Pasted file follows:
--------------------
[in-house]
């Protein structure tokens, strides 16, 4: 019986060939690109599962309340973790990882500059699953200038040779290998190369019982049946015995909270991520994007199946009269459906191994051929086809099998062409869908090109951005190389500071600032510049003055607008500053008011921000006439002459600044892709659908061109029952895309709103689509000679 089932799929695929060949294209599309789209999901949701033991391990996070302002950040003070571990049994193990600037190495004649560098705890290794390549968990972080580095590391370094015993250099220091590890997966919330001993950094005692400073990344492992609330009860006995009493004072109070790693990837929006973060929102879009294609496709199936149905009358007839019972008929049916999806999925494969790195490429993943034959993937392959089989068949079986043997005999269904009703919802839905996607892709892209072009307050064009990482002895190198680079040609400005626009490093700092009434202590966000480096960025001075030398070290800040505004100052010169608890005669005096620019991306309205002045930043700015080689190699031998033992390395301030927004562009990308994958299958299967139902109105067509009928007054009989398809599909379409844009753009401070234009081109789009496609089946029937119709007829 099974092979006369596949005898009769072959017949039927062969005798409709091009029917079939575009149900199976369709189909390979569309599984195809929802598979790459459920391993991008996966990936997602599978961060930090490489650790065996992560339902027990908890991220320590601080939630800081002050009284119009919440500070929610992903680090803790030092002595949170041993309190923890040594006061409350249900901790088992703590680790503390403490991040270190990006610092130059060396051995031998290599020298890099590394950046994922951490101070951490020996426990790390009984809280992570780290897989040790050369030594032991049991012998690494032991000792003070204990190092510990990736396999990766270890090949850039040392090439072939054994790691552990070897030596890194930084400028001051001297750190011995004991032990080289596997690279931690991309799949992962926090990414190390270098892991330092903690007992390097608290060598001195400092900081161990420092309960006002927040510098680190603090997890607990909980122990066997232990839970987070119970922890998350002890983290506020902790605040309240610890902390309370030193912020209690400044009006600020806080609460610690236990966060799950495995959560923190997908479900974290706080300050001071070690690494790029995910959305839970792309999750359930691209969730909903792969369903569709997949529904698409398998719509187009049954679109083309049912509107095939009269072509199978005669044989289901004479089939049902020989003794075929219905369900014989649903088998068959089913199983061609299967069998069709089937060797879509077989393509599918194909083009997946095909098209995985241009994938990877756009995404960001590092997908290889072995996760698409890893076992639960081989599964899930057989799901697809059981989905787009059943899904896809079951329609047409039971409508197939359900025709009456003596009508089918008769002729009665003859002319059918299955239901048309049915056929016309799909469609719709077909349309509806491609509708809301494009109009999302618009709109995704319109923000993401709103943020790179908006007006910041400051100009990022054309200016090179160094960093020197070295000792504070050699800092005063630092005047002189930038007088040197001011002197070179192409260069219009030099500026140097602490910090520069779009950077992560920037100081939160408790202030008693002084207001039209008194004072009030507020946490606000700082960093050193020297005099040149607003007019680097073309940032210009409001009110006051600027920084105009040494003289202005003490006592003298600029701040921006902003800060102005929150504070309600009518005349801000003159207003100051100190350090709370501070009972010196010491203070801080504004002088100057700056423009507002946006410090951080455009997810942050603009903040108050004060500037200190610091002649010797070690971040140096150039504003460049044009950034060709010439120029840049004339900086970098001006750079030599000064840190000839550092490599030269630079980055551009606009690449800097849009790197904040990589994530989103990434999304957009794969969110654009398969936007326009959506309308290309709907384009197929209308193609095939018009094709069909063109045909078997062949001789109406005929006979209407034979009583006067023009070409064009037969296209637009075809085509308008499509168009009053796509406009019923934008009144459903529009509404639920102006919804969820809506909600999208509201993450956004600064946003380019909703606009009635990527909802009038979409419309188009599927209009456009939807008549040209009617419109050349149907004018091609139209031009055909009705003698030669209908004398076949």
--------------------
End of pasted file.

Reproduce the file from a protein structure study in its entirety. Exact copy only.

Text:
[in-house]
């Protein structure tokens, strides 16, 4: 019986060939690109599962309340973790990882500059699953200038040779290998190369019982049946015995909270991520994007199946009269459906191994051929086809099998062409869908090109951005190389500071600032510049003055607008500053008011921000006439002459600044892709659908061109029952895309709103689509000679 089932799929695929060949294209599309789209999901949701033991391990996070302002950040003070571990049994193990600037190495004649560098705890290794390549968990972080580095590391370094015993250099220091590890997966919330001993950094005692400073990344492992609330009860006995009493004072109070790693990837929006973060929102879009294609496709199936149905009358007839019972008929049916999806999925494969790195490429993943034959993937392959089989068949079986043997005999269904009703919802839905996607892709892209072009307050064009990482002895190198680079040609400005626009490093700092009434202590966000480096960025001075030398070290800040505004100052010169608890005669005096620019991306309205002045930043700015080689190699031998033992390395301030927004562009990308994958299958299967139902109105067509009928007054009989398809599909379409844009753009401070234009081109789009496609089946029937119709007829 099974092979006369596949005898009769072959017949039927062969005798409709091009029917079939575009149900199976369709189909390979569309599984195809929802598979790459459920391993991008996966990936997602599978961060930090490489650790065996992560339902027990908890991220320590601080939630800081002050009284119009919440500070929610992903680090803790030092002595949170041993309190923890040594006061409350249900901790088992703590680790503390403490991040270190990006610092130059060396051995031998290599020298890099590394950046994922951490101070951490020996426990790390009984809280992570780290897989040790050369030594032991049991012998690494032991000792003070204990190092510990990736396999990766270890090949850039040392090439072939054994790691552990070897030596890194930084400028001051001297750190011995004991032990080289596997690279931690991309799949992962926090990414190390270098892991330092903690007992390097608290060598001195400092900081161990420092309960006002927040510098680190603090997890607990909980122990066997232990839970987070119970922890998350002890983290506020902790605040309240610890902390309370030193912020209690400044009006600020806080609460610690236990966060799950495995959560923190997908479900974290706080300050001071070690690494790029995910959305839970792309999750359930691209969730909903792969369903569709997949529904698409398998719509187009049954679109083309049912509107095939009269072509199978005669044989289901004479089939049902020989003794075929219905369900014989649903088998068959089913199983061609299967069998069709089937060797879509077989393509599918194909083009997946095909098209995985241009994938990877756009995404960001590092997908290889072995996760698409890893076992639960081989599964899930057989799901697809059981989905787009059943899904896809079951329609047409039971409508197939359900025709009456003596009508089918008769002729009665003859002319059918299955239901048309049915056929016309799909469609719709077909349309509806491609509708809301494009109009999302618009709109995704319109923000993401709103943020790179908006007006910041400051100009990022054309200016090179160094960093020197070295000792504070050699800092005063630092005047002189930038007088040197001011002197070179192409260069219009030099500026140097602490910090520069779009950077992560920037100081939160408790202030008693002084207001039209008194004072009030507020946490606000700082960093050193020297005099040149607003007019680097073309940032210009409001009110006051600027920084105009040494003289202005003490006592003298600029701040921006902003800060102005929150504070309600009518005349801000003159207003100051100190350090709370501070009972010196010491203070801080504004002088100057700056423009507002946006410090951080455009997810942050603009903040108050004060500037200190610091002649010797070690971040140096150039504003460049044009950034060709010439120029840049004339900086970098001006750079030599000064840190000839550092490599030269630079980055551009606009690449800097849009790197904040990589994530989103990434999304957009794969969110654009398969936007326009959506309308290309709907384009197929209308193609095939018009094709069909063109045909078997062949001789109406005929006979209407034979009583006067023009070409064009037969296209637009075809085509308008499509168009009053796509406009019923934008009144459903529009509404639920102006919804969820809506909600999208509201993450956004600064946003380019909703606009009635990527909802009038979409419309188009599927209009456009939807008549040209009617419109050349149907004018091609139209031009055909009705003698030669209908004398076949």